• That’s a very good question isn’t it? What if they were remarried divorcees? Why should they be barred from a “religious marriage” terminology?

      And actually, you raise a REALLY good point. If we now formally have “civil” and “religious” marriage, the current Church of England rules allow refusal to marry for divorcees. Will that remain legal? And what about those religions (Unitarianism for example) who would be quite happy to do a gender-neutral religious marriage?

      Messy, messy, messy. The more you look at it, the more you realise this is badly thought out legislation.

  4. It seems to me to be at least arguable that those religions that wished to celebrate gender-neutral marriages would have a case under Article 9 of the European Convention on Human Rights – the right to freedom of thought, conscience, and religion, and the right to manifest it.
     
    If the government were then to permit religious organisations to celebrate such unions, it is possible that those religious organisations that refused to do so would face litigation for discrimination on grounds of sexual orientation, under the Equality Act.   Article 9 would probably enable them to defend such litigation successfully, unless the courts were to rule that opposition to gender-neutral marriage was not  a manifestation of Christian belief.  Given that the Supreme Court was willing to overturn a 2,500 year old definition of who is a jew, in the Jewish Free School case, that’s not out of the question.

  5. Clearly there IS some practical distinction between civil and religious marriage otherwise why would Rowan Williams have refused to marry Charles and Camilla in church?  If there is only one marriage in the eyes of the CofE as church canon lawyers claim and the Church was in charge of it (according to Sentamu) then it looks like the Church can huff and puff all it like but the state took it away with the first marriage act setting up secular registration. The Church can guard the doors of the church against unsuitable couples, keeping weddings in the gift of vicars, but once parliament allowed secular civil marriage it’s as if the state started allowing people to slip round the back to get in anyway. The Church, if it ever did, stopped owning marriage at that point.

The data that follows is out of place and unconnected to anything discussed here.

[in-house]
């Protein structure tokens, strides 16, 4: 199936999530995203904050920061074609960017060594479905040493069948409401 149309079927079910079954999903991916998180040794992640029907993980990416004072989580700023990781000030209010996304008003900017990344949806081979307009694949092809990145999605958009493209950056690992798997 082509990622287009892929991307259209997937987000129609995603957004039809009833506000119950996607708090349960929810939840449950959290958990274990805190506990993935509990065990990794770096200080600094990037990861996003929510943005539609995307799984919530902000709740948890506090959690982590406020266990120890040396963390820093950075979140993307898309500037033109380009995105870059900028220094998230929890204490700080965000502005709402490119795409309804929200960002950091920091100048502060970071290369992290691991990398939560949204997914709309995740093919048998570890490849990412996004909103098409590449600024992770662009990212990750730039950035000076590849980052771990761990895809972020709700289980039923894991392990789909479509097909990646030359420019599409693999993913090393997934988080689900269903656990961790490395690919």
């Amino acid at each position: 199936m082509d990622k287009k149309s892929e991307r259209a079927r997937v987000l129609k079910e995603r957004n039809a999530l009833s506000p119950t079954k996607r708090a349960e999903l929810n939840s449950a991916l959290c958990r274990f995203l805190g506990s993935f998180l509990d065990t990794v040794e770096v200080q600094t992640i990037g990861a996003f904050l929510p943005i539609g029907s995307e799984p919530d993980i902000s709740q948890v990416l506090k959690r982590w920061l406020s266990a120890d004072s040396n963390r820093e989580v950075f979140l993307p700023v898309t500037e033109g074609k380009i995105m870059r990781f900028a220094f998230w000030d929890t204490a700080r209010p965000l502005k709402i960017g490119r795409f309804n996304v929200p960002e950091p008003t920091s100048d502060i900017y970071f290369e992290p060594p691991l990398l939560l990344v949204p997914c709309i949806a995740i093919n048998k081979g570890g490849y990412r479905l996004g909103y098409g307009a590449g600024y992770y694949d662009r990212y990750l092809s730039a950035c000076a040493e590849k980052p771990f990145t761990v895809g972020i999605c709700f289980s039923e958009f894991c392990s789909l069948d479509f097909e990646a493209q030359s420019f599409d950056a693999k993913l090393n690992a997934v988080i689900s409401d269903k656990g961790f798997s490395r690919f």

The Catholic Church is much clearer on this than the Anglican position – declared to be simple by the Bishop on Newsnight: “only one kind of legal marriage regardless of where it is conducted or whether the officiant is a priest of a registrar” Jeremy Paxman was told. But with the advent of non-religious registration this actually produced theological muddle. The Catholic position is clear – if you have been married before and have a partner still living you may have a register office marriage; you will be legally “married” but it won’t be recognised as a marriage (Holy Matrimony) by the Church. As Archbishop Nicholls has intimated, it is no more possible than a gay marriage.

  6. “The Catholic position is clear – if you have been married before and have a partner still living you may have a register office marriage; you will be legally “married” but it won’t be recognised as a marriage (Holy Matrimony) by the Church.”
    The Catholic church is a tad more “bible believing” in some areas.

  7. The Catholic position is actually
    rather more complicated than is generally assumed. It makes a distinction
    between a sacramental marriage and a natural marriage. A marriage between two
    baptized Christians is a sacramental marriage and, provided that it is
    consummated, cannot be dissolved except by the death of one of the partners,
    although it can be annulled if some pre-existing defect can be found, e.g. lack
    of valid consent. If either or both of the partners is a Catholic, then the
    marriage must be contracted in a Catholic ceremony; if it is contracted in a
    Presbyterian church before a Church of Scotland minister, for example, or in a
    registry office, then it will not be recognized as valid. If neither of the
    parties is a Catholic, then the marriage is recognized as a valid sacramental one,
    whether it takes place in a non-Catholic church or in a registry office.    

    A natural marriage, on the other hand,
    is a legitimate union between two non-baptized persons, and since it is not sacramental,
    it can be dissolved “in favour of the faith” if one of the parties later
    becomes a Catholic, and the other party does not wish to continue with the marriage,
    which then leaves the Catholic party free to marry again. This is called the “Pauline
    Privilege”.